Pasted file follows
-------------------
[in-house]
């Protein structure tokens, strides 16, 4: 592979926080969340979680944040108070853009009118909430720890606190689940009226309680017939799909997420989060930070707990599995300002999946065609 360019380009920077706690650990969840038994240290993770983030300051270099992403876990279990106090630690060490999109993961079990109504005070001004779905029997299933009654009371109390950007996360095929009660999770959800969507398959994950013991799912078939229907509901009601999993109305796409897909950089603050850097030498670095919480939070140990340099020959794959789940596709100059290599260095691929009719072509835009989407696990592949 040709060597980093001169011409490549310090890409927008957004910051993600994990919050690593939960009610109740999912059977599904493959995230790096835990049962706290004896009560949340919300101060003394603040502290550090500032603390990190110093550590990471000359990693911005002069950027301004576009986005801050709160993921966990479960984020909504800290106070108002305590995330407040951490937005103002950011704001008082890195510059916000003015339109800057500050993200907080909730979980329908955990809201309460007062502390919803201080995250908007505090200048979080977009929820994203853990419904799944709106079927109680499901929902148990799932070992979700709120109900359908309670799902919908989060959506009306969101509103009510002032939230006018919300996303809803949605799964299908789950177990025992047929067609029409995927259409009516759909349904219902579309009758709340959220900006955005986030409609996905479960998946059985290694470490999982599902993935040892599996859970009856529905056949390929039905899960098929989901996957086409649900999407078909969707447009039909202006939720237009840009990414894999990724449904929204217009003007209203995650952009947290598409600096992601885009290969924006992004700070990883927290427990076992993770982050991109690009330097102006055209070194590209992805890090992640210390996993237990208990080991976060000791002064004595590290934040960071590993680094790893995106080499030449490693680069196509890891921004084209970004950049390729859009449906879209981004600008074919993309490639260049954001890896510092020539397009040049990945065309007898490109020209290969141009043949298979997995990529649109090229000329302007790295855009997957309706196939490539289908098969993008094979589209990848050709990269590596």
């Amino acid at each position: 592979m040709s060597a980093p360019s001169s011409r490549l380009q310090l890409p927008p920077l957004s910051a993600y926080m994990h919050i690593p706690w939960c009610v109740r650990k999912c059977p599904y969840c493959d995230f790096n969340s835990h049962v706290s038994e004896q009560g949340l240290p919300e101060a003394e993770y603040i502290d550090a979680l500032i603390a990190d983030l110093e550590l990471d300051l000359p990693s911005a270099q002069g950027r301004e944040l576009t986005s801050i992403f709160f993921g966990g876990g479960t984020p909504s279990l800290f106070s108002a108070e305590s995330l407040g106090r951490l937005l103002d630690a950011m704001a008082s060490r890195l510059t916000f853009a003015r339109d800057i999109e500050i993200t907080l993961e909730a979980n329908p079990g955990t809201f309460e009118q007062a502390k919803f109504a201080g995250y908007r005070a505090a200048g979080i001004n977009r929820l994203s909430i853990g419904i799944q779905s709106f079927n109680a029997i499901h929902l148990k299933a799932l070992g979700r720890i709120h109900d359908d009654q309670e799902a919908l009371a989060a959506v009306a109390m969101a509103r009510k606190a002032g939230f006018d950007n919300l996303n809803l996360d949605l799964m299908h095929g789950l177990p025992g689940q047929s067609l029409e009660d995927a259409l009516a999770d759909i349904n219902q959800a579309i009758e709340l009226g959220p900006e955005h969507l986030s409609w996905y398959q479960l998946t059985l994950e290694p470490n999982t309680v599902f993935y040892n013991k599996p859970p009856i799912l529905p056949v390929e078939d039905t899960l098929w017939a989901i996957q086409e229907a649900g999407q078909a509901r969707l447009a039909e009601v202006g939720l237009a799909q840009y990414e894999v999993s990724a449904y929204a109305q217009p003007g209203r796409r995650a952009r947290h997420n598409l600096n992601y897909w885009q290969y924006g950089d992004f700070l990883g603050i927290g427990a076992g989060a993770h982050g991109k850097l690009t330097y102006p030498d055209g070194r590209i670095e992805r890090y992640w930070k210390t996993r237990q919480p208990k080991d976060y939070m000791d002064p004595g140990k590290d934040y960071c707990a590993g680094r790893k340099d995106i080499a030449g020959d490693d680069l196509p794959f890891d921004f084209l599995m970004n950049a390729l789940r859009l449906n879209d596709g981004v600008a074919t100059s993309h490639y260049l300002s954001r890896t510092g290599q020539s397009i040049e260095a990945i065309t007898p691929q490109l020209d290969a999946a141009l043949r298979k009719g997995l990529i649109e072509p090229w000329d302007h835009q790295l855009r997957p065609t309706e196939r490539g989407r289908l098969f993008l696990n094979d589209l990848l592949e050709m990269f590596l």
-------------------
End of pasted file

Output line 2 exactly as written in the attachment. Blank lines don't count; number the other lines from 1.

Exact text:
């Protein structure tokens, strides 16, 4: 592979926080969340979680944040108070853009009118909430720890606190689940009226309680017939799909997420989060930070707990599995300002999946065609 360019380009920077706690650990969840038994240290993770983030300051270099992403876990279990106090630690060490999109993961079990109504005070001004779905029997299933009654009371109390950007996360095929009660999770959800969507398959994950013991799912078939229907509901009601999993109305796409897909950089603050850097030498670095919480939070140990340099020959794959789940596709100059290599260095691929009719072509835009989407696990592949 040709060597980093001169011409490549310090890409927008957004910051993600994990919050690593939960009610109740999912059977599904493959995230790096835990049962706290004896009560949340919300101060003394603040502290550090500032603390990190110093550590990471000359990693911005002069950027301004576009986005801050709160993921966990479960984020909504800290106070108002305590995330407040951490937005103002950011704001008082890195510059916000003015339109800057500050993200907080909730979980329908955990809201309460007062502390919803201080995250908007505090200048979080977009929820994203853990419904799944709106079927109680499901929902148990799932070992979700709120109900359908309670799902919908989060959506009306969101509103009510002032939230006018919300996303809803949605799964299908789950177990025992047929067609029409995927259409009516759909349904219902579309009758709340959220900006955005986030409609996905479960998946059985290694470490999982599902993935040892599996859970009856529905056949390929039905899960098929989901996957086409649900999407078909969707447009039909202006939720237009840009990414894999990724449904929204217009003007209203995650952009947290598409600096992601885009290969924006992004700070990883927290427990076992993770982050991109690009330097102006055209070194590209992805890090992640210390996993237990208990080991976060000791002064004595590290934040960071590993680094790893995106080499030449490693680069196509890891921004084209970004950049390729859009449906879209981004600008074919993309490639260049954001890896510092020539397009040049990945065309007898490109020209290969141009043949298979997995990529649109090229000329302007790295855009997957309706196939490539289908098969993008094979589209990848050709990269590596």